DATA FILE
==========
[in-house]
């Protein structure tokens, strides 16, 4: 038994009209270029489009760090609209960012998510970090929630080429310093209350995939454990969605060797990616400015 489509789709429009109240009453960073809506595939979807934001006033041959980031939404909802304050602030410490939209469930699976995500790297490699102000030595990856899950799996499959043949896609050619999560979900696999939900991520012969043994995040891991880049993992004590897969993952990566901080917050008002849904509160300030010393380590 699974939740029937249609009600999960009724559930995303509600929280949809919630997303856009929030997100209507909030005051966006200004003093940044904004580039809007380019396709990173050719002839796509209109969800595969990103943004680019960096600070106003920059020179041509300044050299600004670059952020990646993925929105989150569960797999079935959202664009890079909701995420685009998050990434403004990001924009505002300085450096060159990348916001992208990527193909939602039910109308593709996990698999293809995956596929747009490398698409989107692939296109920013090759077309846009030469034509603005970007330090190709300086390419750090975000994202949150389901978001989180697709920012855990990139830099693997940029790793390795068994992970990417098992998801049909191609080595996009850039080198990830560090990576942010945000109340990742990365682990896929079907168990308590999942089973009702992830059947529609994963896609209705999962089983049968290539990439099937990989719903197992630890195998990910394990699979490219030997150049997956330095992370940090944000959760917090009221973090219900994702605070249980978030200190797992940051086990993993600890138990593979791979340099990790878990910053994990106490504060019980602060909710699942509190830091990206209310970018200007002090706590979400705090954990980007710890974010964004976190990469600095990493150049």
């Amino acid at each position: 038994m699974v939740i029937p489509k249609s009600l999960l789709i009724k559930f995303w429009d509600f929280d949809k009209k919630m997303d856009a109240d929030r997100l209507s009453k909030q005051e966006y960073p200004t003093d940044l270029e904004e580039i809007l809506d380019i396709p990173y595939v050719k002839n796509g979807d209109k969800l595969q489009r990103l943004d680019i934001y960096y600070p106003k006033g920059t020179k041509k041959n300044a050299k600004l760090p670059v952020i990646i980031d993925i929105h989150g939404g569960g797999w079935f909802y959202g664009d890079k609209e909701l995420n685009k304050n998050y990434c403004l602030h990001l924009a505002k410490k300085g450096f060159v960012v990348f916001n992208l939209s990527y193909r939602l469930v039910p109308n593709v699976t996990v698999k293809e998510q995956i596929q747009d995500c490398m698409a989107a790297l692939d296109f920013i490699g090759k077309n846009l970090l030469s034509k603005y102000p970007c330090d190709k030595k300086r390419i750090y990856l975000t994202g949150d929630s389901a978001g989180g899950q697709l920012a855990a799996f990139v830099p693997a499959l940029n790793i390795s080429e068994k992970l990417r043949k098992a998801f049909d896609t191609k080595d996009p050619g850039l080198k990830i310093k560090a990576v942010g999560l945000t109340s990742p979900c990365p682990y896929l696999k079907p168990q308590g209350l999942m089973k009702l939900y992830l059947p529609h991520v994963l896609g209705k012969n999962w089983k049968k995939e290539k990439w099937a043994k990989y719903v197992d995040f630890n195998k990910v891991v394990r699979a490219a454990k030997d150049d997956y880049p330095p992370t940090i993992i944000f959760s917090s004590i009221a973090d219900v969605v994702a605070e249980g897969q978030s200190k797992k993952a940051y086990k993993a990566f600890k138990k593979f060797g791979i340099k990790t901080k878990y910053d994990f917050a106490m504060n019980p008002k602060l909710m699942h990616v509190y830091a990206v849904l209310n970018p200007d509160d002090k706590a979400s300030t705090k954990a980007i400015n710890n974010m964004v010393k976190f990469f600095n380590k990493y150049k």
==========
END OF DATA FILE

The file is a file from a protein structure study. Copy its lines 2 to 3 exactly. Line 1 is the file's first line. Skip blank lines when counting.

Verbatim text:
């Protein structure tokens, strides 16, 4: 038994009209270029489009760090609209960012998510970090929630080429310093209350995939454990969605060797990616400015 489509789709429009109240009453960073809506595939979807934001006033041959980031939404909802304050602030410490939209469930699976995500790297490699102000030595990856899950799996499959043949896609050619999560979900696999939900991520012969043994995040891991880049993992004590897969993952990566901080917050008002849904509160300030010393380590 699974939740029937249609009600999960009724559930995303509600929280949809919630997303856009929030997100209507909030005051966006200004003093940044904004580039809007380019396709990173050719002839796509209109969800595969990103943004680019960096600070106003920059020179041509300044050299600004670059952020990646993925929105989150569960797999079935959202664009890079909701995420685009998050990434403004990001924009505002300085450096060159990348916001992208990527193909939602039910109308593709996990698999293809995956596929747009490398698409989107692939296109920013090759077309846009030469034509603005970007330090190709300086390419750090975000994202949150389901978001989180697709920012855990990139830099693997940029790793390795068994992970990417098992998801049909191609080595996009850039080198990830560090990576942010945000109340990742990365682990896929079907168990308590999942089973009702992830059947529609994963896609209705999962089983049968290539990439099937990989719903197992630890195998990910394990699979490219030997150049997956330095992370940090944000959760917090009221973090219900994702605070249980978030200190797992940051086990993993600890138990593979791979340099990790878990910053994990106490504060019980602060909710699942509190830091990206209310970018200007002090706590979400705090954990980007710890974010964004976190990469600095990493150049």
């Amino acid at each position: 038994m699974v939740i029937p489509k249609s009600l999960l789709i009724k559930f995303w429009d509600f929280d949809k009209k919630m997303d856009a109240d929030r997100l209507s009453k909030q005051e966006y960073p200004t003093d940044l270029e904004e580039i809007l809506d380019i396709p990173y595939v050719k002839n796509g979807d209109k969800l595969q489009r990103l943004d680019i934001y960096y600070p106003k006033g920059t020179k041509k041959n300044a050299k600004l760090p670059v952020i990646i980031d993925i929105h989150g939404g569960g797999w079935f909802y959202g664009d890079k609209e909701l995420n685009k304050n998050y990434c403004l602030h990001l924009a505002k410490k300085g450096f060159v960012v990348f916001n992208l939209s990527y193909r939602l469930v039910p109308n593709v699976t996990v698999k293809e998510q995956i596929q747009d995500c490398m698409a989107a790297l692939d296109f920013i490699g090759k077309n846009l970090l030469s034509k603005y102000p970007c330090d190709k030595k300086r390419i750090y990856l975000t994202g949150d929630s389901a978001g989180g899950q697709l920012a855990a799996f990139v830099p693997a499959l940029n790793i390795s080429e068994k992970l990417r043949k098992a998801f049909d896609t191609k080595d996009p050619g850039l080198k990830i310093k560090a990576v942010g999560l945000t109340s990742p979900c990365p682990y896929l696999k079907p168990q308590g209350l999942m089973k009702l939900y992830l059947p529609h991520v994963l896609g209705k012969n999962w089983k049968k995939e290539k990439w099937a043994k990989y719903v197992d995040f630890n195998k990910v891991v394990r699979a490219a454990k030997d150049d997956y880049p330095p992370t940090i993992i944000f959760s917090s004590i009221a973090d219900v969605v994702a605070e249980g897969q978030s200190k797992k993952a940051y086990k993993a990566f600890k138990k593979f060797g791979i340099k990790t901080k878990y910053d994990f917050a106490m504060n019980p008002k602060l909710m699942h990616v509190y830091a990206v849904l209310n970018p200007d509160d002090k706590a979400s300030t705090k954990a980007i400015n710890n974010m964004v010393k976190f990469f600095n380590k990493y150049k």